Being Okay With Your Inboxes

Episode 59 of Beyond The To-Do List (hosted by my buddy Erik Fisher, author of the recently redesigned book Ready, Aim, Fire: A Practical Guide To Setting And Achieving Goals ebook) features a return appearance of Merlin Mann. Merlin talks about a wide variety of things, but the part that hooked me from the onset was the topic of “inboxes” that he spends some time discussing. I don’t want to spoil it for you as it is an excellent listen, so instead I’ll tell you that you’d better be honest with your inboxes so that you can really be okay with your inboxes.

I’ll freely admit that I have a lot of inboxes. For example, I have seven email inboxes. Mind you, I have one email app – Airmail – that is essentially the larger inbox that houses the seven email inboxes. (Actually, I have more email apps if you count the ones I use on my mobile devices, but that’s really not the crux of the issue.) The thing is that I make conscious choices to check each of those seven inboxes at times that keep me moving the right things forward. I don’t check my personal email inbox during the day. I don’t check the informational email account associated with Productivityist in the evening. I’m being deliberate with when (and how) I check these email inboxes and I’m also okay with leaving bright red dots on inboxes that aren’t in need of checking at certain times.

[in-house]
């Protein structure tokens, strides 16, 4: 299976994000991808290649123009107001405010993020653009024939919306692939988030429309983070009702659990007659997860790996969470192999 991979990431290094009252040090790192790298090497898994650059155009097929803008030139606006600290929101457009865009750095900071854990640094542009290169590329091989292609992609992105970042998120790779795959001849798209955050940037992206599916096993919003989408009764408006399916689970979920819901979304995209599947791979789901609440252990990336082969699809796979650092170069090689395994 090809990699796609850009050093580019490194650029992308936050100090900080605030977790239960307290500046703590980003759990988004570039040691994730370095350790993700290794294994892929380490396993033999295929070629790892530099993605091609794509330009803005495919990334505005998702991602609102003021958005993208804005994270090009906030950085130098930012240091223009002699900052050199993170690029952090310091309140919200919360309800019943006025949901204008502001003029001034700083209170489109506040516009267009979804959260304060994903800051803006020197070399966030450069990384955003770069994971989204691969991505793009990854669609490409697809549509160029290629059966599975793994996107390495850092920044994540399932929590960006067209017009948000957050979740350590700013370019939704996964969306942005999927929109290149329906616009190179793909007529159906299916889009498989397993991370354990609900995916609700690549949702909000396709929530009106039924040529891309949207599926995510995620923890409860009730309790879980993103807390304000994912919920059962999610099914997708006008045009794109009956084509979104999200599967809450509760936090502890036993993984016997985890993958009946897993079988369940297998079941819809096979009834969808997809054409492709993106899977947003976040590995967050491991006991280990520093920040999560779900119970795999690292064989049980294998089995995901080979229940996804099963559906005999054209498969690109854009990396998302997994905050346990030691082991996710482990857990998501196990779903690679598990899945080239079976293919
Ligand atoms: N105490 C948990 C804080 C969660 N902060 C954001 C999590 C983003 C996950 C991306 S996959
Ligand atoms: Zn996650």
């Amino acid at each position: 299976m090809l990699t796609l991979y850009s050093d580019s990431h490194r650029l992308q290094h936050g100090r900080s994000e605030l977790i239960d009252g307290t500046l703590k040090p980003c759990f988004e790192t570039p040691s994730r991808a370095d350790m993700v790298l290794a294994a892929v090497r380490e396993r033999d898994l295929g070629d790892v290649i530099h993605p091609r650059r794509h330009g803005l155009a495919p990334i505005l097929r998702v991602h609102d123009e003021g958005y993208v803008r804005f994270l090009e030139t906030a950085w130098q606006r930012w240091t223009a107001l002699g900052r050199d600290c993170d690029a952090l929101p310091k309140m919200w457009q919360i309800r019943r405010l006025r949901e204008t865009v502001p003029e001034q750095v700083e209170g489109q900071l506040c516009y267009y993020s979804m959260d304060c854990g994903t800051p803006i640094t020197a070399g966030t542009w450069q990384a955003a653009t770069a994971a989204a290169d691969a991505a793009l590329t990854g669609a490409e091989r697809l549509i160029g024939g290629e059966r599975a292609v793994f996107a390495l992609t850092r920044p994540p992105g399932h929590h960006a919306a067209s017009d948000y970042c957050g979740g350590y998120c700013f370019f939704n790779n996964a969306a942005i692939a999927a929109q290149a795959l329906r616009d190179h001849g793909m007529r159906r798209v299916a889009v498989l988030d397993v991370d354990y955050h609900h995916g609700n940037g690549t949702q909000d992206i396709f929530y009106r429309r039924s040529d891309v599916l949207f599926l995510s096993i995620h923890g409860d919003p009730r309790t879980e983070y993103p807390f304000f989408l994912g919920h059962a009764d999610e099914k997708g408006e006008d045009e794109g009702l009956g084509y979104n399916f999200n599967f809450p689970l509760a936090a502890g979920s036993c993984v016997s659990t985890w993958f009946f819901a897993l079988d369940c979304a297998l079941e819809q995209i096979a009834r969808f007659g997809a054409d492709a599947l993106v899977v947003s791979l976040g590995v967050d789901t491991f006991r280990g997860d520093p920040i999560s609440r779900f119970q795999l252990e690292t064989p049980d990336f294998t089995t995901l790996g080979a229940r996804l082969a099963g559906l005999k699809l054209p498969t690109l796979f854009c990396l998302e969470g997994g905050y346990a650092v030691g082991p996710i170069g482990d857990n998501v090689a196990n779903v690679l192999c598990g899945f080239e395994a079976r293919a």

I’m not afraid of inboxes at all. I have tons of them. My main notebook in Evernote is called “Inbox” for a reason. I know exactly where to put things in Evernote when I’m quickly capturing things that belong in the app, and I know what do with the stuff in that notebook when I’m ready to process those notes. The term “inbox” acts as a trigger for both action and inaction, depending on where my mind is at as the day progresses.

I have an inbox on my bookshelf, which is where all of my paperwork goes until it is ready for processing. It’s visible so it can’t be ignored for long periods of time, but I only work through it when I’m in processing mode. That also allows me to use paper as the gateway to my digital task management app. Once I place my capture notebook on the top of whatever pile exists in that paper inbox (if there’s even a pile at all), a trigger has been set in motion. I know there’s stuff that needs to be processed in there because I’ve placed a notebook that is chock full of stuff that I’m going to want to review for processing later. I can’t end my day without processing that inbox as a result.

But that doesn’t mean I need to process it at that moment.

Being intentional with what the role of each inbox plays puts you in a far better position to be honest with how you use them. And that, in turn, allows you to be okay with your inboxes.

So…are you okay with your inboxes? Let me know if you are and why in the comments below.

Photo credit: icaliber via SXC.HU